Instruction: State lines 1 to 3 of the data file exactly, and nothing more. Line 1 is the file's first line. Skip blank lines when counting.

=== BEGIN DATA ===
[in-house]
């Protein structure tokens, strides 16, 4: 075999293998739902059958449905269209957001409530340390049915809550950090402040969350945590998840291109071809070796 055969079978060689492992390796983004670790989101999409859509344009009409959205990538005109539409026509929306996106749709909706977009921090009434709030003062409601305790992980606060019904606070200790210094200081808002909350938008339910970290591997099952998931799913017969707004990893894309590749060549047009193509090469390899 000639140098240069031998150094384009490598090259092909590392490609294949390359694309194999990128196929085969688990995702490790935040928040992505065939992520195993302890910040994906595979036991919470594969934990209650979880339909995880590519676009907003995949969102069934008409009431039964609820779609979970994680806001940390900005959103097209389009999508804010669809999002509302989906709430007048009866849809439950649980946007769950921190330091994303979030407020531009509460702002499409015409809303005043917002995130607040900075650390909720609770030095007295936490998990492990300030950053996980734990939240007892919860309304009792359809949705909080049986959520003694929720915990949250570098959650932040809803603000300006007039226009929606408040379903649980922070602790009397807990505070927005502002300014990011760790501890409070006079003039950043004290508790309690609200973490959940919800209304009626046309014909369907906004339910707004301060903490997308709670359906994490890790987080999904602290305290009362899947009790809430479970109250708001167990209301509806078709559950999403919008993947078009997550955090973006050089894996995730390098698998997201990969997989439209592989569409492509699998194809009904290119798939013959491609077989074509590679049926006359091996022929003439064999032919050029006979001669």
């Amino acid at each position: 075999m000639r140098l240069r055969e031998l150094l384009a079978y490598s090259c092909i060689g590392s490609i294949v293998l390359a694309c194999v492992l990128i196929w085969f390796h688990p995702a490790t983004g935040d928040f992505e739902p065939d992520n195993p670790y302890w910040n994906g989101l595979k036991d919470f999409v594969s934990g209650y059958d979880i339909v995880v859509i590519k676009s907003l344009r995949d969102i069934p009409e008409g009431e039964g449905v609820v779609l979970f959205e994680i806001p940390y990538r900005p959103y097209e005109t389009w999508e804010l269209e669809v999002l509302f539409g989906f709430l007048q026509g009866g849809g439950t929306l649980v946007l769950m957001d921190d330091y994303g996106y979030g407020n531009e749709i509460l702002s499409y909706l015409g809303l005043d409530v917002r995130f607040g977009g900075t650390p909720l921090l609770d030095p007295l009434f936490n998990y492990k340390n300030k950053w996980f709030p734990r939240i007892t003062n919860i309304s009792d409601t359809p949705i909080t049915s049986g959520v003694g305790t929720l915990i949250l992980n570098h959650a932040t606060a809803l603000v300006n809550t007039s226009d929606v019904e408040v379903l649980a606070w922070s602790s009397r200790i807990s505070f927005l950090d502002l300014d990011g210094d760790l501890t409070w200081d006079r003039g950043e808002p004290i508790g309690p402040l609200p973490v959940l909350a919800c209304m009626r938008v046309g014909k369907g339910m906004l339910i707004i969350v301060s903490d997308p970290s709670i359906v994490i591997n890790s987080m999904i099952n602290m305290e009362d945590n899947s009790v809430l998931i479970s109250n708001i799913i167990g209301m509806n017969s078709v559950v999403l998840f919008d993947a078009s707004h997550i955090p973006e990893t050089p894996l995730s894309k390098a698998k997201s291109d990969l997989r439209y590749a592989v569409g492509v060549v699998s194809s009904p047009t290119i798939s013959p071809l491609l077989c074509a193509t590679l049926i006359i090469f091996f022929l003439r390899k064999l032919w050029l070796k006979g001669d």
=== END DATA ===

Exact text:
[in-house]
């Protein structure tokens, strides 16, 4: 075999293998739902059958449905269209957001409530340390049915809550950090402040969350945590998840291109071809070796 055969079978060689492992390796983004670790989101999409859509344009009409959205990538005109539409026509929306996106749709909706977009921090009434709030003062409601305790992980606060019904606070200790210094200081808002909350938008339910970290591997099952998931799913017969707004990893894309590749060549047009193509090469390899 000639140098240069031998150094384009490598090259092909590392490609294949390359694309194999990128196929085969688990995702490790935040928040992505065939992520195993302890910040994906595979036991919470594969934990209650979880339909995880590519676009907003995949969102069934008409009431039964609820779609979970994680806001940390900005959103097209389009999508804010669809999002509302989906709430007048009866849809439950649980946007769950921190330091994303979030407020531009509460702002499409015409809303005043917002995130607040900075650390909720609770030095007295936490998990492990300030950053996980734990939240007892919860309304009792359809949705909080049986959520003694929720915990949250570098959650932040809803603000300006007039226009929606408040379903649980922070602790009397807990505070927005502002300014990011760790501890409070006079003039950043004290508790309690609200973490959940919800209304009626046309014909369907906004339910707004301060903490997308709670359906994490890790987080999904602290305290009362899947009790809430479970109250708001167990209301509806078709559950999403919008993947078009997550955090973006050089894996995730390098698998997201990969997989439209592989569409492509699998194809009904290119798939013959491609077989074509590679049926006359091996022929003439064999032919050029006979001669």
């Amino acid at each position: 075999m000639r140098l240069r055969e031998l150094l384009a079978y490598s090259c092909i060689g590392s490609i294949v293998l390359a694309c194999v492992l990128i196929w085969f390796h688990p995702a490790t983004g935040d928040f992505e739902p065939d992520n195993p670790y302890w910040n994906g989101l595979k036991d919470f999409v594969s934990g209650y059958d979880i339909v995880v859509i590519k676009s907003l344009r995949d969102i069934p009409e008409g009431e039964g449905v609820v779609l979970f959205e994680i806001p940390y990538r900005p959103y097209e005109t389009w999508e804010l269209e669809v999002l509302f539409g989906f709430l007048q026509g009866g849809g439950t929306l649980v946007l769950m957001d921190d330091y994303g996106y979030g407020n531009e749709i509460l702002s499409y909706l015409g809303l005043d409530v917002r995130f607040g977009g900075t650390p909720l921090l609770d030095p007295l009434f936490n998990y492990k340390n300030k950053w996980f709030p734990r939240i007892t003062n919860i309304s009792d409601t359809p949705i909080t049915s049986g959520v003694g305790t929720l915990i949250l992980n570098h959650a932040t606060a809803l603000v300006n809550t007039s226009d929606v019904e408040v379903l649980a606070w922070s602790s009397r200790i807990s505070f927005l950090d502002l300014d990011g210094d760790l501890t409070w200081d006079r003039g950043e808002p004290i508790g309690p402040l609200p973490v959940l909350a919800c209304m009626r938008v046309g014909k369907g339910m906004l339910i707004i969350v301060s903490d997308p970290s709670i359906v994490i591997n890790s987080m999904i099952n602290m305290e009362d945590n899947s009790v809430l998931i479970s109250n708001i799913i167990g209301m509806n017969s078709v559950v999403l998840f919008d993947a078009s707004h997550i955090p973006e990893t050089p894996l995730s894309k390098a698998k997201s291109d990969l997989r439209y590749a592989v569409g492509v060549v699998s194809s009904p047009t290119i798939s013959p071809l491609l077989c074509a193509t590679l049926i006359i090469f091996f022929l003439r390899k064999l032919w050029l070796k006979g001669d």